Bread and butter is often an afterthought at restaurants...the bread can be meh and bland butter served too cold to spread. Chef Dan Richer takes the bread and butter offered at his New Jersey restaurant as seriously as any of the other items on his menu.
Cultured butter is delicious...Per Se serves it as well. (via digg)
In his new video, Casey Neistat and his son visit a German waterpark housed in a giant former airship hangar.
Some information on the structure from the waterpark's web site:
The Tropical Islands Dome is gigantic. In fact, it is the largest free-standing hall in the world: 360 metres long, 210 metres wide and an incredible 107 metres high.
That is big enough to fit the Statue of Liberty in standing up and the Eiffel Tower lying on its side. The Tropical Islands Dome covers an area of 66,000 m², the size of eight football fields. And it is high enough to fit in the whole of Berlin's Potsdamer Platz, with all its skyscrapers.
(via john hodgman)
Since 1979, Jadav Payeng has planted every single tree in a forest that covers some 1360 acres of an island in the Jorhat district of India. The forest helps prevent the erosion of the island and is now home to elephants, rhinos, tigers, and other animals. Forest Man is a short documentary film on how this forest came to be.
In the same vein as the Zinn/Chomsky Lord of the Rings commentary is A People's History of Tattooine, a Twitter conversation that Jacob Harris kicks off thusly:
What if Mos Eisley wasn't really that wretched and it was just Obi Wan being racist again?
Some other highlights:
"more civilized time?" Check your privilege, Obi Wan
the Tusken People. Raiders presumes some malevolent intent
all I'm saying is that I don't blame the Tusken People for steering clear of the racist, violent and armed old man
like anybody forgets what Luke and his friends did to native womp rat populations at Beggars Canyon Park
There are 46 reviews (and counting) of The Grand Budapest Hotel on TripAdvisor, which is ranked "#1 of 1 hotels in The Republic of Zubrowka".
As an elderly women I was thoroughly delighted by the attention of the staff! Particularly the concierge, what a thoughtful generous man! Wish I could take him home to service me there! I also loved the food and the chocolate treats from mendls. Tip top!
See also Schrute Farms on TripAdvisor and TripAdvisor reviews for the Overlook Hotel. Oh and The Grand Budapest Hotel movie is now available for digital rental. (via @khoi)
Sun Noodle makes the ramen noodles for a host of the top ramen shops in NYC, LA, and elsewhere (Ivan, Momofuku, etc.)...here's a look at how the noodles are made in their New Jersey factory:
See also how to make hand-pulled noodles and Sun Noodle's fresh ramen kits are available for retail (via devour)
At The Bold Italic, an anonymous San Franciscan rails against the practice of going out to dinner with a group of friends for your birthday.
Look, I don't think I'm a cheap ass, but I typically spend under $100 on a birthday gift for my own mother. And this is San Francisco; your friends are going to range from hella rich to hella poor, and the whole premise of these group dinners makes things uncomfortable for everyone. It's not that I think birthdays need to be extravagant exercises in theme and creativity; I'm just saying there are lots of things you could do on your birthday, and a huge dinner is one of the worst. For less money and less hassle, everyone could pitch in and rent a suite at a fancy hotel with a pool. Do that. Do anything else.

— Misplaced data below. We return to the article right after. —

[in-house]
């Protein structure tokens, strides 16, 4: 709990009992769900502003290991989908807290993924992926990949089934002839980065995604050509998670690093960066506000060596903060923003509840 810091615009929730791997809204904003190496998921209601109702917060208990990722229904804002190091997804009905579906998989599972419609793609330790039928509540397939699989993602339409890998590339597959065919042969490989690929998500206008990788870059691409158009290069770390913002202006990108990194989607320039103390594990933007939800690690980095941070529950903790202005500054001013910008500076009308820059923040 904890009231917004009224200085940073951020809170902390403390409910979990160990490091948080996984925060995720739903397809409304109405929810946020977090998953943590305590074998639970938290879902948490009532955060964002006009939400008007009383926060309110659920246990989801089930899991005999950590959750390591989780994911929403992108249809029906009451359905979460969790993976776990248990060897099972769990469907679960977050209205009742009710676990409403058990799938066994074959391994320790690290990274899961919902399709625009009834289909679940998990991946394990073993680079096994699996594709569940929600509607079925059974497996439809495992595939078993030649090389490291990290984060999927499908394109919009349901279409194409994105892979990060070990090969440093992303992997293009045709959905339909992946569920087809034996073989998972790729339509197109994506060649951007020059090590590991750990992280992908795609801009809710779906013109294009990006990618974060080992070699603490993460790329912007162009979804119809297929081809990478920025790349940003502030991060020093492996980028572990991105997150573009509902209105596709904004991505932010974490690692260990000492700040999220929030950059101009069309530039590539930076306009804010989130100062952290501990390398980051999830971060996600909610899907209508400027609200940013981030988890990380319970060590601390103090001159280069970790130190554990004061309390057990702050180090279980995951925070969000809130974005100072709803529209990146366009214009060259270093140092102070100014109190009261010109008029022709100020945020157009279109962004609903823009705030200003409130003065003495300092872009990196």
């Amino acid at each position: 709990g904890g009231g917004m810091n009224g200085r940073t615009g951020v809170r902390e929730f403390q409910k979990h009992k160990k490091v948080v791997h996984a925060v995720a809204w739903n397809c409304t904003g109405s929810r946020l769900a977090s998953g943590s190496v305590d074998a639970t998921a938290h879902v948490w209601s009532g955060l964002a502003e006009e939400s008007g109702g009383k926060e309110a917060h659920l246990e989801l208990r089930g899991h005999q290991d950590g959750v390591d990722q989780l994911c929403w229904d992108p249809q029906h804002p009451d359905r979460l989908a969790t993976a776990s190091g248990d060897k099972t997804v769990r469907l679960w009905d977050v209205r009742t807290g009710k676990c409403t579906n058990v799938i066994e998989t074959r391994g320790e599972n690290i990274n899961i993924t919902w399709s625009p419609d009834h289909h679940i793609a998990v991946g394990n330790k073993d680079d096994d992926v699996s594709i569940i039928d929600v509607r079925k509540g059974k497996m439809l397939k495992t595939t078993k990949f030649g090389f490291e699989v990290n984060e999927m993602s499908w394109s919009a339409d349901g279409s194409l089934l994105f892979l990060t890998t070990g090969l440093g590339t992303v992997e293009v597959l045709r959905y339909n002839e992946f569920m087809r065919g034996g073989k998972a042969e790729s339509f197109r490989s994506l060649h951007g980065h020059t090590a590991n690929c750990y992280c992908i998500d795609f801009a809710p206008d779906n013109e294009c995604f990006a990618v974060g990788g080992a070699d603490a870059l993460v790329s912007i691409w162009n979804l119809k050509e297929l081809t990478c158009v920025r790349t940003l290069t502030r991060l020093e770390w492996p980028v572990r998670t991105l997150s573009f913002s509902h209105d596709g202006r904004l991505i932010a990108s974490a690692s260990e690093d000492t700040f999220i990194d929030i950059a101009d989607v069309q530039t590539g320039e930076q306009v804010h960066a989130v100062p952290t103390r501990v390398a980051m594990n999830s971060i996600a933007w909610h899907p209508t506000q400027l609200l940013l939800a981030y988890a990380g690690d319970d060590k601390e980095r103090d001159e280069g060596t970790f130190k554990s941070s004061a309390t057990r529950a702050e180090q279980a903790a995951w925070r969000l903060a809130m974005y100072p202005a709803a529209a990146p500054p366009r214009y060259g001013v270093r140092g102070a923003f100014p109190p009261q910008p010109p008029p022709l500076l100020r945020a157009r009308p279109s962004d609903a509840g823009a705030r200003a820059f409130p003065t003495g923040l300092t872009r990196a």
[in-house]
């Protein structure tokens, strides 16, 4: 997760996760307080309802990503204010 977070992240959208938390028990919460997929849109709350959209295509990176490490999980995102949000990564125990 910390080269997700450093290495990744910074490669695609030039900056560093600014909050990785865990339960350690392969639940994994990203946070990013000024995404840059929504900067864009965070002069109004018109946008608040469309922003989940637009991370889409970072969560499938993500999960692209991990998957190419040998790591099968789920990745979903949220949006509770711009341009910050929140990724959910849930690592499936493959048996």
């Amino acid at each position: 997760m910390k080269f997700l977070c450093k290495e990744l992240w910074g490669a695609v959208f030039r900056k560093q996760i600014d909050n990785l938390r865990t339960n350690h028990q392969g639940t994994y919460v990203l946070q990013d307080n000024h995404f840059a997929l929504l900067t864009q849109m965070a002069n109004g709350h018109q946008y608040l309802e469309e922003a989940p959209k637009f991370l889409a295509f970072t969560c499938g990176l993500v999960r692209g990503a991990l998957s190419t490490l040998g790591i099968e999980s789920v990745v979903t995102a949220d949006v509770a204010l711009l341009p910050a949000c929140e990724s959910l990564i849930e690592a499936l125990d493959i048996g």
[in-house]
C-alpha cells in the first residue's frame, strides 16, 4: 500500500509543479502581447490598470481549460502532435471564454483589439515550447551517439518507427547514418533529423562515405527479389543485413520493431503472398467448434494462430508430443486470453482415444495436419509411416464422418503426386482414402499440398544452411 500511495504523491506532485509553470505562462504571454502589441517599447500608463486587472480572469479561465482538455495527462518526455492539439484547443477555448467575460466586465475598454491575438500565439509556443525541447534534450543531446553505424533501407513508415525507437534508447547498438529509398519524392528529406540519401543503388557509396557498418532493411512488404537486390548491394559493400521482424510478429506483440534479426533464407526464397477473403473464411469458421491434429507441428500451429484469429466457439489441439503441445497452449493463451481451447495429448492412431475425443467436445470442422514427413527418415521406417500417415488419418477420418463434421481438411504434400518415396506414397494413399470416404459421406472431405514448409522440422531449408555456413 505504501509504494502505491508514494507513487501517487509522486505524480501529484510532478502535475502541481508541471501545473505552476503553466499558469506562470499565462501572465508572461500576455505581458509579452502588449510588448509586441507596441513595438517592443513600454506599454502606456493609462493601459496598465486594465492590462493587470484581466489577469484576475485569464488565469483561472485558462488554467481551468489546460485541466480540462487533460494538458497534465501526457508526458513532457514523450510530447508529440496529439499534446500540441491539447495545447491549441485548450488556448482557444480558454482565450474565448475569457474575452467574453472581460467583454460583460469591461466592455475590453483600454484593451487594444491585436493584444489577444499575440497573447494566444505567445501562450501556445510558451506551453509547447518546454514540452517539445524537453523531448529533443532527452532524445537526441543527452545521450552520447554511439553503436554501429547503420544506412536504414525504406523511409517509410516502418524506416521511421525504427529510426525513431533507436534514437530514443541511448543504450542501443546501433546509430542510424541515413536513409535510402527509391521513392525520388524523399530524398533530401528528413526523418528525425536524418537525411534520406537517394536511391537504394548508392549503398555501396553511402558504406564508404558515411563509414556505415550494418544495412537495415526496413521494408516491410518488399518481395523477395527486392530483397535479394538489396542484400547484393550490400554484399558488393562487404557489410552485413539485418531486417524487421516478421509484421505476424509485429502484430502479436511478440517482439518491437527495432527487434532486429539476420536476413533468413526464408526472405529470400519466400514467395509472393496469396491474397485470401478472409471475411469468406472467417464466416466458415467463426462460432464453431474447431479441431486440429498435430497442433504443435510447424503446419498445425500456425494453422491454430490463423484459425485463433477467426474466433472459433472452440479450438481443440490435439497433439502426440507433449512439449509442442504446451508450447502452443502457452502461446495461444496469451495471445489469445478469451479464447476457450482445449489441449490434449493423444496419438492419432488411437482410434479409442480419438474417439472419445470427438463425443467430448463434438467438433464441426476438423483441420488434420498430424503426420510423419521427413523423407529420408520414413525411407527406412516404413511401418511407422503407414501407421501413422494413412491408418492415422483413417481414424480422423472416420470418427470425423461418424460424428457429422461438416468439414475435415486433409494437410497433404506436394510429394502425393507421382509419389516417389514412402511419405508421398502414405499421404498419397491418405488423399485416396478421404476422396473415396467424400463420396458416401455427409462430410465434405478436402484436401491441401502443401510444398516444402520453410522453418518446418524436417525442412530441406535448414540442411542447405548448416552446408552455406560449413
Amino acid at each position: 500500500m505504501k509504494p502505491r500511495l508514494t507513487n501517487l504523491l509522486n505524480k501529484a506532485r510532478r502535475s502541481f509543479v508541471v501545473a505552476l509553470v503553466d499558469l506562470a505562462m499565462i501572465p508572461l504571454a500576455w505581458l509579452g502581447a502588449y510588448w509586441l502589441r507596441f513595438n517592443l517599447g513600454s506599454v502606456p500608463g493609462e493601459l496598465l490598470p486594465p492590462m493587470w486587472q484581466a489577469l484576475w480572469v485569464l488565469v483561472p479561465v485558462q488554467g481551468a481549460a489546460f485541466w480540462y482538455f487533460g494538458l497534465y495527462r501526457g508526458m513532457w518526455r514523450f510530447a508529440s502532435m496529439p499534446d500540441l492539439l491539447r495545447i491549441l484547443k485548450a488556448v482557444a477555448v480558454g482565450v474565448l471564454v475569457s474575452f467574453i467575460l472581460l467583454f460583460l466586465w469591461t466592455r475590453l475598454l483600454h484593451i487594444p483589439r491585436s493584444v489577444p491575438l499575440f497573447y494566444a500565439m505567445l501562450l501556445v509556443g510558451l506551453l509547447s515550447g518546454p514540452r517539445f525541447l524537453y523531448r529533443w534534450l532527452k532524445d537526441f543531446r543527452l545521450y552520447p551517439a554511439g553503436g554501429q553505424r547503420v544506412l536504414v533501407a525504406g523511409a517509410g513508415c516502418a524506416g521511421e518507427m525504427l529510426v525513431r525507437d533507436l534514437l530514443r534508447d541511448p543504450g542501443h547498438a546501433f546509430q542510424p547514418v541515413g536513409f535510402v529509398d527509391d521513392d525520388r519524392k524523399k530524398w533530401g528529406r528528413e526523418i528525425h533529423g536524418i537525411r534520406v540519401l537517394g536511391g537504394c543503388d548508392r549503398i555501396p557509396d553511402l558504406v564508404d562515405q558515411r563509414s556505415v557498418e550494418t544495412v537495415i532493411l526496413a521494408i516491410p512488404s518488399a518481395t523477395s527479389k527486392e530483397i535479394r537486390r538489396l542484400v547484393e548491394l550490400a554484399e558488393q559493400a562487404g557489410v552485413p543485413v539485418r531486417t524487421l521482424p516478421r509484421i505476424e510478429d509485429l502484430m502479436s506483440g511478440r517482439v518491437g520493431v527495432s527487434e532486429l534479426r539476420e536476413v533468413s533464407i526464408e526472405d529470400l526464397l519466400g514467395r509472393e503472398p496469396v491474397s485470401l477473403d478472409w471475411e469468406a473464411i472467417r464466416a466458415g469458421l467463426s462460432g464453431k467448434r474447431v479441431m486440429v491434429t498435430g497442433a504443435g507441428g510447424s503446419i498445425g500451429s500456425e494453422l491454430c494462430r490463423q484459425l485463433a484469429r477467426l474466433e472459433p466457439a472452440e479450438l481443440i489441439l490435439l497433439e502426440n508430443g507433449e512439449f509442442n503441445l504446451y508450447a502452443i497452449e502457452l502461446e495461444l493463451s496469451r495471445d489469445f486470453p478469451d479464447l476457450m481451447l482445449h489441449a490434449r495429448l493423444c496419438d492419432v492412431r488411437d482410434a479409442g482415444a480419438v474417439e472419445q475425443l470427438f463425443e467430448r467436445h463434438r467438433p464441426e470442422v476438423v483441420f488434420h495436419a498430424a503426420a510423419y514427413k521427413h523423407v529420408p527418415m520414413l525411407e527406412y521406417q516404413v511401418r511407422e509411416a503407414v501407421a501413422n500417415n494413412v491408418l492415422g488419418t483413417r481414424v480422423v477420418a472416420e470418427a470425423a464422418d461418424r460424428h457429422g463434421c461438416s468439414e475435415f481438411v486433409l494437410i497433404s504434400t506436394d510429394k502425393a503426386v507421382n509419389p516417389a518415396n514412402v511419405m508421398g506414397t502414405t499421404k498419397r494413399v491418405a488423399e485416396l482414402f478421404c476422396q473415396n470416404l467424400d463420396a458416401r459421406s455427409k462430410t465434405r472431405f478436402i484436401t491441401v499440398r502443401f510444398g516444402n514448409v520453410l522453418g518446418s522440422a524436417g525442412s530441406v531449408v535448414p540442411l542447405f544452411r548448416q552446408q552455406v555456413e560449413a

In his mid-20s, James Golding was diagnosed with cancer. In the hospital, he weighed 84 pounds and was given a 5% chance of living. Five years later, he embarked on a journey to France to break the record for most distance ridden on a bike in 7 days. This video follows Golding through his record-breaking attempt.
The video was produced by the same team that did the lovely Experiments in Speed video.
Over the past century, adult per capita cigarette consumption in the US rose from nearly nothing in 1900 to a peak of more than 4000 cigarettes per year in the early 60s and then fell to the current rate of around 1000/yr. Currently, smoking in the US correlates highly with level of education and poverty.
Smoking, as it happens, also appears to be highly correlated with both poverty and education levels in the United States: 27.9 percent of American adults living below the poverty line are smokers, while just 17 percent of those living above it are, according to the CDC; 24.7 percent of American adults without a high school diploma are smokers, while 23.1 percent of those with one are. Only 9.1 percent of those with an undergraduate degree, and 5.9 percent of those with a graduate degree are smokers.
According to Wikipedia, the US is 51st among nations in annual smoking rates. Eastern Europe and Russia hold all the top spots, but their per capita rates (~2800/yr) are all lower than the rate in the US in the 60s. But that's nothing compared to Scotland...their rate was once 7000 cigarettes per year. (via @dens)
Occasionally I'll go to my page of addictive Flash games to revisit some old favorites. I mostly play games on my phone now, but some of these are still pretty good. One of my absolute faves is a game called Cyclomaniacs, which I've played all the way through several times over the years. Last night I discovered there's a Cyclomaniacs 2. So good.
According to data collected by a European satellite array, the Earth's magnetic field is shifting and weakening at a greater pace than previously thought. One of the reasons for the shift might be that the magnetic North and South poles are swapping positions.
Scientists already know that magnetic north shifts. Once every few hundred thousand years the magnetic poles flip so that a compass would point south instead of north. While changes in magnetic field strength are part of this normal flipping cycle, data from Swarm have shown the field is starting to weaken faster than in the past. Previously, researchers estimated the field was weakening about 5 percent per century, but the new data revealed the field is actually weakening at 5 percent per decade, or 10 times faster than thought. As such, rather than the full flip occurring in about 2,000 years, as was predicted, the new data suggest it could happen sooner.
You can read up on geomagnetic reversals on Wikipedia. A short sampling: